Highway chiefs in some towns Wednesday said they were running short of critical road-salt supplies as yet another winter storm was set to hit Long Island.
As the National Weather Service forecast up to 8 inches of snow for Wednesday night and Thursday, officials in Brookhaven, Southampton and Huntington said they may not have enough salt to combat the snow, slush and ice.
Brookhaven Highway Superintendent Daniel Losquadro said he received 240 tons of salt Wednesday from a Staten Island supplier, Atlantic Salt -- far short of the 2,000 tons he said he needs.
"We will make it through tonight, but it's not ideal. I'm going to have to mix much more sand with that salt than I would prefer," he said in a telephone interview. "There are areas that, if I had my druthers, I would just use salt to break up that ice. . . . I will not have that luxury."
Brookhaven and Huntington, like many Long Island municipalities, obtain most of their salt through a contract with the state Office of General Services, for a flat rate of $65 per ton. Many towns complained last year of similar shortages.
Town officials in Babylon, Hempstead, Islip, North Hempstead and Oyster Bay said Wednesday they had sufficient supplies. Glen Cove Department of Public Works general foreman Manny Grella said he had "enough for this storm coming. Anything after that, I would have to order more."
Heather Groll, an Office of General Services spokeswoman, said in an email that this year's storms were "unprecedented, which has made salt distribution a challenge."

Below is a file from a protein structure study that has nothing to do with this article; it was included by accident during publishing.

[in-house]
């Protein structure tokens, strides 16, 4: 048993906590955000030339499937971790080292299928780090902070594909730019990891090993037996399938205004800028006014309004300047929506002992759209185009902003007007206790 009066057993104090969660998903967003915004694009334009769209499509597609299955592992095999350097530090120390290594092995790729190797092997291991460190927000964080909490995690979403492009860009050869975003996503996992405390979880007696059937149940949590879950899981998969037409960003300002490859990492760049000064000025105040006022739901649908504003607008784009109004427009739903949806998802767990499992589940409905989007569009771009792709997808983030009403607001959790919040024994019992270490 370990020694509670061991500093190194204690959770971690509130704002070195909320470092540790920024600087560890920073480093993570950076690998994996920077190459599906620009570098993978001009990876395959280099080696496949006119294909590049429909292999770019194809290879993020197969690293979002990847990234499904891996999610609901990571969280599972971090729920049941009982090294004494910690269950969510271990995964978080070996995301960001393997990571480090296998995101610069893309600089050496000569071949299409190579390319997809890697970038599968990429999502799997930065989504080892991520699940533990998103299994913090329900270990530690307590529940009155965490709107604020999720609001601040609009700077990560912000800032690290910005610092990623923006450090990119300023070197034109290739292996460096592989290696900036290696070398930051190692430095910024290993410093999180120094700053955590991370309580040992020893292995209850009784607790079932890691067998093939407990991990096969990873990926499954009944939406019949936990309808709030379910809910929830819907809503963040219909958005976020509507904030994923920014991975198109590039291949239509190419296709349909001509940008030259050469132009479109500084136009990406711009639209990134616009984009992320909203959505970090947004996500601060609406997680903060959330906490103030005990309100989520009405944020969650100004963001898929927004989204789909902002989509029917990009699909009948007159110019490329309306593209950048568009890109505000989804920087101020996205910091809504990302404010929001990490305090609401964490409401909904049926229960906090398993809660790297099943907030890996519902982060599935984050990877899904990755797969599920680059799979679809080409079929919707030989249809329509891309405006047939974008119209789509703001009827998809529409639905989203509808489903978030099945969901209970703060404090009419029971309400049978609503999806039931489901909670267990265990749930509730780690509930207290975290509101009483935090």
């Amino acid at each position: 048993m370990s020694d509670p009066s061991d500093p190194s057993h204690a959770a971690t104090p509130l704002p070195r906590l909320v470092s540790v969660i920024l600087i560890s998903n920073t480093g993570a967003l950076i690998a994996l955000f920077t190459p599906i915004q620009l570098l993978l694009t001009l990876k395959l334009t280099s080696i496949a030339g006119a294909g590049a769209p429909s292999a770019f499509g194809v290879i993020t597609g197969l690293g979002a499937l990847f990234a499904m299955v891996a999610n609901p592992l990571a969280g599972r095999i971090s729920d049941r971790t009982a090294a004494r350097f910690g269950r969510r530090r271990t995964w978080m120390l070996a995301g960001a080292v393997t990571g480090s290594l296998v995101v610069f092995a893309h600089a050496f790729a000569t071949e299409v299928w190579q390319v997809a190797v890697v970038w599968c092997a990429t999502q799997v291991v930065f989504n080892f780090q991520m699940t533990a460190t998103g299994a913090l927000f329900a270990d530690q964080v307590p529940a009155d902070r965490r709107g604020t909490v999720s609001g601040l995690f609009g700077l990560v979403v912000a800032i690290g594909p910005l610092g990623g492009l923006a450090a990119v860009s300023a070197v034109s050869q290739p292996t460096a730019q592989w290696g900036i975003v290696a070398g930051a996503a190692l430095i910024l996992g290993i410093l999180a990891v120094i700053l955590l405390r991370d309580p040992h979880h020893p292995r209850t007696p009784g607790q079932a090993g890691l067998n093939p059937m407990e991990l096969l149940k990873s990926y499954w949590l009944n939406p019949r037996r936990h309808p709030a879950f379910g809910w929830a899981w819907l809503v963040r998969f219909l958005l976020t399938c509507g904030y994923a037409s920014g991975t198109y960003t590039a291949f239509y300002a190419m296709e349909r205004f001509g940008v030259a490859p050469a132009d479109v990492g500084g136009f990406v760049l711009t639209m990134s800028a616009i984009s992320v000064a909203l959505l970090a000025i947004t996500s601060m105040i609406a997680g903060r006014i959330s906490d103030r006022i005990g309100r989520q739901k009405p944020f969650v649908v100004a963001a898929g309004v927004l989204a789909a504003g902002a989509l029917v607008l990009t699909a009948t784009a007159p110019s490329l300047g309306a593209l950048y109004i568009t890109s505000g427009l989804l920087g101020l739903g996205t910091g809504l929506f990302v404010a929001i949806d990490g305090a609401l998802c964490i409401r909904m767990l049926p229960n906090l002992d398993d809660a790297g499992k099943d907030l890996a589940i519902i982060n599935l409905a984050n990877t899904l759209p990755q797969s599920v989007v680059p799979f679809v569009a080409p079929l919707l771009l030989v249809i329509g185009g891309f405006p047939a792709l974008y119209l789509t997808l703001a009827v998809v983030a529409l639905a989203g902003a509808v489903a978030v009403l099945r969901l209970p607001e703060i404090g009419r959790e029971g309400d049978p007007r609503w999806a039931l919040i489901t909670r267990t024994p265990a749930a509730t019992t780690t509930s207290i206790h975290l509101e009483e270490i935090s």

"Our goal is to ensure that no one runs out and those who need it most are getting it as fast as possible," Groll said. "We will continue working as a team to get the salt to the communities where it is needed."
Huntington Highway Superintendent Pete Gunther said his last delivery from Atlantic Salt was Saturday, and he had a fraction of the salt needed for Thursday's storm. Atlantic Salt officials did not return calls for comment.
"These guys have everyone handcuffed on Long Island," Gunther said. "They keep telling me they can't serve everybody. It's a state contract, they have to abide by it, they have to fulfill their end and that means supplying to everybody. If they can't do it, then tell me where to go to get it."
Losquadro said he may ditch the state contract next year and switch to private suppliers, perhaps in conjunction with other Long Island towns. He said he tried buying salt yesterday from a Connecticut supplier, but the price was too steep -- about $185 per ton.
"Obviously, municipalities can't get into bidding wars," he said. "It wouldn't be in the best interests of the taxpayers, either."
With John Asbury, Sophia Chang, Scott Eidler, Will James, Deborah S. Morris, Ted Phillips, Denise M. Bonilla and Mackenzie Rigg